I do keep track of the truly great homilies I have heard through the years, ones whose message resonates across the decades. Unfortunately it is not a long list. At the daily noontime Mass at the beautiful Holy Cross Church on 42nd Street in Manhattan, a visiting priest named Father George used to routinely deliver top-flight sermons.
In three sentences or less he would explain the meaning of the first reading, generally from the Old Testament. Next in three sentences or less he would explain the Gospel, tying it back to the lesson promulgated in the first reading. Then reminding us that the Catholic Church has a rich heritage that we are in danger of losing, he would pithily speak of the saint whose feast day it was, often relating the saint’s experience to the readings. Thought provoking, attention inducing, profound, and at best three minutes short.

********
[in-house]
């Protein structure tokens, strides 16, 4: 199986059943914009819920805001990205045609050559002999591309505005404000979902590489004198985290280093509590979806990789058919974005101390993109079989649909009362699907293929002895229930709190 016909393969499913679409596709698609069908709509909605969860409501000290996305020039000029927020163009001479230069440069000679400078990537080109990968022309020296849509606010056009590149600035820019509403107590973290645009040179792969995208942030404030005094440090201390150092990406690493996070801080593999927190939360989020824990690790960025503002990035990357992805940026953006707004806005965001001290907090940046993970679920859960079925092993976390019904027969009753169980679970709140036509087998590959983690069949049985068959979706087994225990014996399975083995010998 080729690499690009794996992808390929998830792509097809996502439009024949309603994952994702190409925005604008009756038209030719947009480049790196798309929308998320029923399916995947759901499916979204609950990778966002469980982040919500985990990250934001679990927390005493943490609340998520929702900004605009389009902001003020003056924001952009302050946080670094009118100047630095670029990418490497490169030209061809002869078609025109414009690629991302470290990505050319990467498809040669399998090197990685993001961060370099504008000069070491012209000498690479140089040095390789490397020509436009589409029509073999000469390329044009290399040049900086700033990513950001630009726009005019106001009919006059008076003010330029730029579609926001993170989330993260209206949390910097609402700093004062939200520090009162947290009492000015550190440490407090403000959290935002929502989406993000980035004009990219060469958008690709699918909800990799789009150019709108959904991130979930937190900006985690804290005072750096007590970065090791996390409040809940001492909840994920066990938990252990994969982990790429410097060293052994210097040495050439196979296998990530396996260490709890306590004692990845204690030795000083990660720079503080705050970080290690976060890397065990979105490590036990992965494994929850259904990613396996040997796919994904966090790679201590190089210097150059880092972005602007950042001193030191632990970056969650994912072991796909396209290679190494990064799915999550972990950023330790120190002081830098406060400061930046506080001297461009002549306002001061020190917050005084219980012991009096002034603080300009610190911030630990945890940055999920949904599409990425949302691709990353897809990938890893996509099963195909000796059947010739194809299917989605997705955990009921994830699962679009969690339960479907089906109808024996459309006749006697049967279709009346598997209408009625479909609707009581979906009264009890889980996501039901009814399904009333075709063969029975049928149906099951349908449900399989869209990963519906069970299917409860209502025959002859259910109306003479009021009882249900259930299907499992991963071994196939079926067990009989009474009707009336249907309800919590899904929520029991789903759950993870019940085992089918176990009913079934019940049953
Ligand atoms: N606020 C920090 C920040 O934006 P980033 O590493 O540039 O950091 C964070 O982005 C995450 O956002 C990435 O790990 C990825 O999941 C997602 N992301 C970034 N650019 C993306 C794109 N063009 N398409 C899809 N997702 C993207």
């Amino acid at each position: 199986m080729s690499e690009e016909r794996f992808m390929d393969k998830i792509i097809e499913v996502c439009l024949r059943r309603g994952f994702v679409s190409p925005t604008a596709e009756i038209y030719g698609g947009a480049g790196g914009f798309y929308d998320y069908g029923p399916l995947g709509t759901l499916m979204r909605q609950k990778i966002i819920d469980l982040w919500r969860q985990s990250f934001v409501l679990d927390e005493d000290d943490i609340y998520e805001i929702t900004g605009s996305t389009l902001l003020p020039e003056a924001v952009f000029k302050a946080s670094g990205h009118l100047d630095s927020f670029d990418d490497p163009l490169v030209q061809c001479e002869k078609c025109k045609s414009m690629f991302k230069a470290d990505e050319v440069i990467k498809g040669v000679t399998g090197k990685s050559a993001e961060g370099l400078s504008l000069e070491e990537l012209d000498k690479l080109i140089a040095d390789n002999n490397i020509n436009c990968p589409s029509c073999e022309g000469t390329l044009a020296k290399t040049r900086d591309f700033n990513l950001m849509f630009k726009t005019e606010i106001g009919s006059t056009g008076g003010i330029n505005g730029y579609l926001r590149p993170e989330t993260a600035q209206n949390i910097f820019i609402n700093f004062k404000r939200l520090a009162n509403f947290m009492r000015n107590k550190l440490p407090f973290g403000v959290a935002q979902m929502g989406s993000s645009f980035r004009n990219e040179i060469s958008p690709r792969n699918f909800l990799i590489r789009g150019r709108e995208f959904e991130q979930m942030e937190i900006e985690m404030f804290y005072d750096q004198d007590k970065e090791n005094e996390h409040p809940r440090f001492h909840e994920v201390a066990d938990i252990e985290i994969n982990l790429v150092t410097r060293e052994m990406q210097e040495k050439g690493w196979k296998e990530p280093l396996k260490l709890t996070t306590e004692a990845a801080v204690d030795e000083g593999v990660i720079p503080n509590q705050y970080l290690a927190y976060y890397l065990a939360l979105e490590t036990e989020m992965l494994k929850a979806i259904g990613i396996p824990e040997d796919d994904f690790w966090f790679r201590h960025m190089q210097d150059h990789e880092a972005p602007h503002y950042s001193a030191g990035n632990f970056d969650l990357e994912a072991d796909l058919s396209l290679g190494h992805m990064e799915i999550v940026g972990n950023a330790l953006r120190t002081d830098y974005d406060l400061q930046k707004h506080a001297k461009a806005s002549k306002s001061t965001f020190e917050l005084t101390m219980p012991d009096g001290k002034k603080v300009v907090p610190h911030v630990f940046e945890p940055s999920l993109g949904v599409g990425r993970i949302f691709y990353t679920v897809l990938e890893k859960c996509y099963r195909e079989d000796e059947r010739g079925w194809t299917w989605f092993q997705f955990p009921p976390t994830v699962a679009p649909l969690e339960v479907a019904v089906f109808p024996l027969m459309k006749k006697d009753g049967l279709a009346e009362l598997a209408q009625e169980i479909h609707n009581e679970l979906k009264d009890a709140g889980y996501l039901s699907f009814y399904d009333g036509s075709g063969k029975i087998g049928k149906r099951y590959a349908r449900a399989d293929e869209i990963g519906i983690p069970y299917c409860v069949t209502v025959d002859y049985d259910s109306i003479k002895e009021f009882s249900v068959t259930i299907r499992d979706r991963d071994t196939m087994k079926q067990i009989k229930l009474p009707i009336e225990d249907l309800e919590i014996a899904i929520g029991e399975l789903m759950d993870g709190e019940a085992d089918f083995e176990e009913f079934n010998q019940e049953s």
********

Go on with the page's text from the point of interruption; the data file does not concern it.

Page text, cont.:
As to that latter part, about Father George’s brevity, homilists generally would do well to recall the story of the noted speaker who orated for two hours, only to be followed by the next speaker, whose address lasted 238 words. History does not romanticize the first man, but will long remember the indelible words of Abraham Lincoln in dedicating the Gettysburg battlefield. Sermons are not the time to act out the part of the Glory Be to the Father that mentions “world without end.”